ISSN (Print) - 0012-9976 | ISSN (Online) - 2349-8846

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‘Riskless Capitalism’ in India

A study of the financial processes underlying India’s high-growth trajectory of the 2000s and its relationship with “riskless capitalism,” a term first used by Raghuram Rajan in November 2014, finds that the Indian growth story cannot be over-simplistically explained as a result of “market-oriented” reforms. Public sector bank credit-financed investments, particularly in the infrastructure sector, played a significant role in sustaining growth, most crucially after the global economic crisis. Such a growth trajectory, however, proved to be unsustainable with the expansionary phase coming to an end in 2011–12 and bad loans piling up in the banking system.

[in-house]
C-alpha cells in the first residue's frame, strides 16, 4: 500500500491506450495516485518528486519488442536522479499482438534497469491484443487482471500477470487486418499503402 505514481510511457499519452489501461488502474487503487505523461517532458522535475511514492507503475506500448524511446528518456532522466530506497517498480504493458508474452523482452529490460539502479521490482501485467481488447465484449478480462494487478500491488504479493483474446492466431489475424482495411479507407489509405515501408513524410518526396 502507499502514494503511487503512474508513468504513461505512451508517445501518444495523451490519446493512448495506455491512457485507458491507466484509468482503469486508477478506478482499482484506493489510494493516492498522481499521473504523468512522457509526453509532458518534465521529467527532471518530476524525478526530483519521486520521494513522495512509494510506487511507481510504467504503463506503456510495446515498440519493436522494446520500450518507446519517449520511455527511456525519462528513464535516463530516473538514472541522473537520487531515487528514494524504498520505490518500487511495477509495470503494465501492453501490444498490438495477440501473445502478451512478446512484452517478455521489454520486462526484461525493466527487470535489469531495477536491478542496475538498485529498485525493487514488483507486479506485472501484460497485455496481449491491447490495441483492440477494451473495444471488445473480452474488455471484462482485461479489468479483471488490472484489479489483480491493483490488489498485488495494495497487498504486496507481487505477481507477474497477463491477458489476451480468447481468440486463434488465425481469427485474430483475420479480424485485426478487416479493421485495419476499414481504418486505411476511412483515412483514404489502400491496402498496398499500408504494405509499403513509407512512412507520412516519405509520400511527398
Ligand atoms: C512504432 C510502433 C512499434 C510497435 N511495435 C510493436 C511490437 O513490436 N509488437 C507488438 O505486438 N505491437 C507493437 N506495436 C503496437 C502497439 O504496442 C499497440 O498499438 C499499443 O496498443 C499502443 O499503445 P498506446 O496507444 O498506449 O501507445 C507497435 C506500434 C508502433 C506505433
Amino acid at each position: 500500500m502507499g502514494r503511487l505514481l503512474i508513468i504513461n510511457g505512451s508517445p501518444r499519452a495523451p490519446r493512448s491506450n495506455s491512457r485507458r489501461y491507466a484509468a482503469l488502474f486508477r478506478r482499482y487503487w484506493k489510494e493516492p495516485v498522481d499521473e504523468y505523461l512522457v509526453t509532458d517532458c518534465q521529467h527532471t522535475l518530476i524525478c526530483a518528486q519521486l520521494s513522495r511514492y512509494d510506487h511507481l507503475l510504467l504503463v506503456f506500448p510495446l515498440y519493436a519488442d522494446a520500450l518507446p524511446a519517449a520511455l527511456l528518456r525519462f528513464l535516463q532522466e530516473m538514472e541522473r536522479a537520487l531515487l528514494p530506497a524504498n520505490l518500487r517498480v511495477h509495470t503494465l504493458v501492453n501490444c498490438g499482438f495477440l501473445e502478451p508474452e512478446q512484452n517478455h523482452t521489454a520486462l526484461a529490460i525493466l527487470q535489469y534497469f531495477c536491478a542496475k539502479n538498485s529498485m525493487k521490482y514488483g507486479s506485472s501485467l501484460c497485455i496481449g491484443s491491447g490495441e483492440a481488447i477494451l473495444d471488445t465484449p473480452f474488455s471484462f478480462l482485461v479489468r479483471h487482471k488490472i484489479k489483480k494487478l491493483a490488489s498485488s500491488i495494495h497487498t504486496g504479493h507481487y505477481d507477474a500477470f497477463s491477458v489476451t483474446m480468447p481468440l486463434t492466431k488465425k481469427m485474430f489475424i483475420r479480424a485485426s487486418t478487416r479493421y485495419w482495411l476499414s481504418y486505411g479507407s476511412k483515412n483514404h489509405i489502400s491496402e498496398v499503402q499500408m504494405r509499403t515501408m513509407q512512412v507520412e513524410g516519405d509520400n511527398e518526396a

The authors would like to acknowledge the Indian Council for Social Science Research for sponsoring a Research Project (2014–16) on Financial Globalisation and India, from which this paper originated. Comments and suggestions at various stages of the work by Abhijit Sen, C P Chandrasekhar, Gerald Epstein, Jayati Ghosh, Jyotirmoy Bhattacharya, Kalpana Kannabiran, Prabhat Patnaik, Pulin Nayak, Robert Pollin, and Subhanil Chowdhury have been most helpful. The suggestions made by an anonymous referee were crucial in bringing out the paper in the present form. Authors are responsible for any errors that remain. 

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Updated On : 10th Aug, 2017
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